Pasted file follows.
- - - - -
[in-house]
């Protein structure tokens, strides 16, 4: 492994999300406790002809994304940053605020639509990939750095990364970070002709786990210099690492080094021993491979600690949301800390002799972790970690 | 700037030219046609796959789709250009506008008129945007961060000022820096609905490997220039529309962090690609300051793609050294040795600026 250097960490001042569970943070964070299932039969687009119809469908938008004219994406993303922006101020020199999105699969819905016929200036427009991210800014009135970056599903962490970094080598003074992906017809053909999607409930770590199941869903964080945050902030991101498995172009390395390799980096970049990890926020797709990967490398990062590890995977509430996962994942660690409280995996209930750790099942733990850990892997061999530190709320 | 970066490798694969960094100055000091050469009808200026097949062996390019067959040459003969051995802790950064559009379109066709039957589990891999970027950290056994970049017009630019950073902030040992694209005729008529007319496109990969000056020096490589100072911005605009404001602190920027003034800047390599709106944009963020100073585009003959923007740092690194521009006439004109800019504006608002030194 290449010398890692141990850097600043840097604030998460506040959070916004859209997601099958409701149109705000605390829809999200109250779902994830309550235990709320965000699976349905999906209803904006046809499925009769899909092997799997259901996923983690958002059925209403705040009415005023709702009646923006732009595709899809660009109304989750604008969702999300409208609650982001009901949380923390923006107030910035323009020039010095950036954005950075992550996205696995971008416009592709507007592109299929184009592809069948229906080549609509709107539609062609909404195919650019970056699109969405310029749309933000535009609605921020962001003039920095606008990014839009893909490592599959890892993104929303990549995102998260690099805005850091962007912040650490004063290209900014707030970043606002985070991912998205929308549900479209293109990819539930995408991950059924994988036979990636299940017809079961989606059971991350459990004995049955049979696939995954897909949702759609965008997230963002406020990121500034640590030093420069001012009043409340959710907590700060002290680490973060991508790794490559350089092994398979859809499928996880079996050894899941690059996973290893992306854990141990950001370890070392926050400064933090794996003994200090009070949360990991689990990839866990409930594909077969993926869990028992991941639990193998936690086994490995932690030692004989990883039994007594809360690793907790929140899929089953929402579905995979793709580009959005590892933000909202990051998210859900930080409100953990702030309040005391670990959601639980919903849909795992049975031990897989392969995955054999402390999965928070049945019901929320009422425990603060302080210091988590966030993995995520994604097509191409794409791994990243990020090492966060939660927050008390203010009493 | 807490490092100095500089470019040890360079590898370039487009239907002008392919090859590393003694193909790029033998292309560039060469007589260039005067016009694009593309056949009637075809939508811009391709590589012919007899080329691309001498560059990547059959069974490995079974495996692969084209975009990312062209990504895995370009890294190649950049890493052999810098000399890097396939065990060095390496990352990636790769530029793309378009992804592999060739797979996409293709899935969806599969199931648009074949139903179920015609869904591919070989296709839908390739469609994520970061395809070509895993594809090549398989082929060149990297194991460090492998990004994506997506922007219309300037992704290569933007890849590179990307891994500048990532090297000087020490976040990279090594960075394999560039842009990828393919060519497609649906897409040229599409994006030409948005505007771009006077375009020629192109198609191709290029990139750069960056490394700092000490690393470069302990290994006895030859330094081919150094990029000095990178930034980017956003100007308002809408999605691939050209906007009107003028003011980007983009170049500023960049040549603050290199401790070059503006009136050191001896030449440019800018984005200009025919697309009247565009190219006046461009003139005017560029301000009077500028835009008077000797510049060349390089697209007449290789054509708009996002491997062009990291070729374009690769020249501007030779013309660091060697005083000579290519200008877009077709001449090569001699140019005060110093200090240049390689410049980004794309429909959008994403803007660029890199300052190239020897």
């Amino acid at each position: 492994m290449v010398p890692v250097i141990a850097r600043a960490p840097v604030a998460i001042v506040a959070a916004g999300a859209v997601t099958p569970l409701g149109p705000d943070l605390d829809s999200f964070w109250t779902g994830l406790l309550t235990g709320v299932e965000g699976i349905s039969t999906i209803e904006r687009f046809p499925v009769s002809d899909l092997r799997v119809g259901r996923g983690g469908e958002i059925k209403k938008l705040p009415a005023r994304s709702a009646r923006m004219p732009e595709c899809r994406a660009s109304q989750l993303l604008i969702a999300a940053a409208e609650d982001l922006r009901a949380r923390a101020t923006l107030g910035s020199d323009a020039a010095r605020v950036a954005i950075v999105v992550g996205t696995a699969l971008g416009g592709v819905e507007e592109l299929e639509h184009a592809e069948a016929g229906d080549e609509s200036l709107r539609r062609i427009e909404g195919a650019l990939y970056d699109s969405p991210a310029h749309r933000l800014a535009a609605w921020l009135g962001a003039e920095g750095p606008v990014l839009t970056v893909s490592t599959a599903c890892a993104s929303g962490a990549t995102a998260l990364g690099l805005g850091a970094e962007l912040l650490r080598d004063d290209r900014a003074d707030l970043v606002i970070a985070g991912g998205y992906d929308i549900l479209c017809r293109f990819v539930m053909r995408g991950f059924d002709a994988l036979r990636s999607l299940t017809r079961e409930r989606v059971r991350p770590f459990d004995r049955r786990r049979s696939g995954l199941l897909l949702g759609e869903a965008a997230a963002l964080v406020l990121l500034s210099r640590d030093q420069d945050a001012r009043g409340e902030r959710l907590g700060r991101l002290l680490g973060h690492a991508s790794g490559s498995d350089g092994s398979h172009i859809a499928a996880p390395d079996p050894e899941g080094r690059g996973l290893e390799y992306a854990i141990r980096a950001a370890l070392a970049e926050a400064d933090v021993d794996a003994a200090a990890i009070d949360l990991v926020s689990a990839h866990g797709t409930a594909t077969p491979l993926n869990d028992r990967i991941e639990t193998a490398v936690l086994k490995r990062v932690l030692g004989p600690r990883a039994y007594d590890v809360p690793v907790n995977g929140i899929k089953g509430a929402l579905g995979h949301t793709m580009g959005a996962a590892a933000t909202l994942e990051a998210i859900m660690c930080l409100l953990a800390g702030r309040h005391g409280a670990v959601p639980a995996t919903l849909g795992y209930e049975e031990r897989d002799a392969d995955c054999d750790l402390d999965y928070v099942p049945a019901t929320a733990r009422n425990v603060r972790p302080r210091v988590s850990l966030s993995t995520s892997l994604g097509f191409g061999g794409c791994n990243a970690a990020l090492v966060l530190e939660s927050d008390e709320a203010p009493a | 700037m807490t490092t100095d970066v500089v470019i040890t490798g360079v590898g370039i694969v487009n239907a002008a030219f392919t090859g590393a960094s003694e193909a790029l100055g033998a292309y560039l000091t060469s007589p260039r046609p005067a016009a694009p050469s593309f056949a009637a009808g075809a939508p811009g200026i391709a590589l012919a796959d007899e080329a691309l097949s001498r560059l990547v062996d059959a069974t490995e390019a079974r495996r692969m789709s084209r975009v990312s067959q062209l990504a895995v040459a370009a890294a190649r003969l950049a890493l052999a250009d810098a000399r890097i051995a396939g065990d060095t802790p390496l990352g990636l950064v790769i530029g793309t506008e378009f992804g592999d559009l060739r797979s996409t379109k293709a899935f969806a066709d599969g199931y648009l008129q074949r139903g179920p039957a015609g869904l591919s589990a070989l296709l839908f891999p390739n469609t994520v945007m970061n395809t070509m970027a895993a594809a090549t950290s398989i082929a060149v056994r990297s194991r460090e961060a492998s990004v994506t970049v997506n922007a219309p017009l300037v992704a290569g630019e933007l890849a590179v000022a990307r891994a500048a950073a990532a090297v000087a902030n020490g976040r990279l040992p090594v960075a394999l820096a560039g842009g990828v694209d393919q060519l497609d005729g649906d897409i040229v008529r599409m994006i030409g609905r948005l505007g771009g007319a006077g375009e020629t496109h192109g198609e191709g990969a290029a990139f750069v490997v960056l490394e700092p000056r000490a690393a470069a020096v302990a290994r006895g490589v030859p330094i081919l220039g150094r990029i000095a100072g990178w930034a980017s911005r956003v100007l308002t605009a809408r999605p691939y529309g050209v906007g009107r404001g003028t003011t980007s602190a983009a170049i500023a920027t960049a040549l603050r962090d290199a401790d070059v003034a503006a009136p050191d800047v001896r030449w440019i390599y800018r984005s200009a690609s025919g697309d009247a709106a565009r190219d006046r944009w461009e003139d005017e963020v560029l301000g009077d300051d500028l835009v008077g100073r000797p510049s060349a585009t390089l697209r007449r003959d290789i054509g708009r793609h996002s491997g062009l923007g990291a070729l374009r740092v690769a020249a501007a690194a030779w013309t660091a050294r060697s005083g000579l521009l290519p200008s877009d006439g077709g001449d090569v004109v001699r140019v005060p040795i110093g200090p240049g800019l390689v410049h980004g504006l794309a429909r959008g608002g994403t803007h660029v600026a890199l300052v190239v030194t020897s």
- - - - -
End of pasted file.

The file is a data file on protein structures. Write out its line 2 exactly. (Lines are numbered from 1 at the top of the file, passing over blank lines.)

């Protein structure tokens, strides 16, 4: 492994999300406790002809994304940053605020639509990939750095990364970070002709786990210099690492080094021993491979600690949301800390002799972790970690 | 700037030219046609796959789709250009506008008129945007961060000022820096609905490997220039529309962090690609300051793609050294040795600026 250097960490001042569970943070964070299932039969687009119809469908938008004219994406993303922006101020020199999105699969819905016929200036427009991210800014009135970056599903962490970094080598003074992906017809053909999607409930770590199941869903964080945050902030991101498995172009390395390799980096970049990890926020797709990967490398990062590890995977509430996962994942660690409280995996209930750790099942733990850990892997061999530190709320 | 970066490798694969960094100055000091050469009808200026097949062996390019067959040459003969051995802790950064559009379109066709039957589990891999970027950290056994970049017009630019950073902030040992694209005729008529007319496109990969000056020096490589100072911005605009404001602190920027003034800047390599709106944009963020100073585009003959923007740092690194521009006439004109800019504006608002030194 290449010398890692141990850097600043840097604030998460506040959070916004859209997601099958409701149109705000605390829809999200109250779902994830309550235990709320965000699976349905999906209803904006046809499925009769899909092997799997259901996923983690958002059925209403705040009415005023709702009646923006732009595709899809660009109304989750604008969702999300409208609650982001009901949380923390923006107030910035323009020039010095950036954005950075992550996205696995971008416009592709507007592109299929184009592809069948229906080549609509709107539609062609909404195919650019970056699109969405310029749309933000535009609605921020962001003039920095606008990014839009893909490592599959890892993104929303990549995102998260690099805005850091962007912040650490004063290209900014707030970043606002985070991912998205929308549900479209293109990819539930995408991950059924994988036979990636299940017809079961989606059971991350459990004995049955049979696939995954897909949702759609965008997230963002406020990121500034640590030093420069001012009043409340959710907590700060002290680490973060991508790794490559350089092994398979859809499928996880079996050894899941690059996973290893992306854990141990950001370890070392926050400064933090794996003994200090009070949360990991689990990839866990409930594909077969993926869990028992991941639990193998936690086994490995932690030692004989990883039994007594809360690793907790929140899929089953929402579905995979793709580009959005590892933000909202990051998210859900930080409100953990702030309040005391670990959601639980919903849909795992049975031990897989392969995955054999402390999965928070049945019901929320009422425990603060302080210091988590966030993995995520994604097509191409794409791994990243990020090492966060939660927050008390203010009493 | 807490490092100095500089470019040890360079590898370039487009239907002008392919090859590393003694193909790029033998292309560039060469007589260039005067016009694009593309056949009637075809939508811009391709590589012919007899080329691309001498560059990547059959069974490995079974495996692969084209975009990312062209990504895995370009890294190649950049890493052999810098000399890097396939065990060095390496990352990636790769530029793309378009992804592999060739797979996409293709899935969806599969199931648009074949139903179920015609869904591919070989296709839908390739469609994520970061395809070509895993594809090549398989082929060149990297194991460090492998990004994506997506922007219309300037992704290569933007890849590179990307891994500048990532090297000087020490976040990279090594960075394999560039842009990828393919060519497609649906897409040229599409994006030409948005505007771009006077375009020629192109198609191709290029990139750069960056490394700092000490690393470069302990290994006895030859330094081919150094990029000095990178930034980017956003100007308002809408999605691939050209906007009107003028003011980007983009170049500023960049040549603050290199401790070059503006009136050191001896030449440019800018984005200009025919697309009247565009190219006046461009003139005017560029301000009077500028835009008077000797510049060349390089697209007449290789054509708009996002491997062009990291070729374009690769020249501007030779013309660091060697005083000579290519200008877009077709001449090569001699140019005060110093200090240049390689410049980004794309429909959008994403803007660029890199300052190239020897």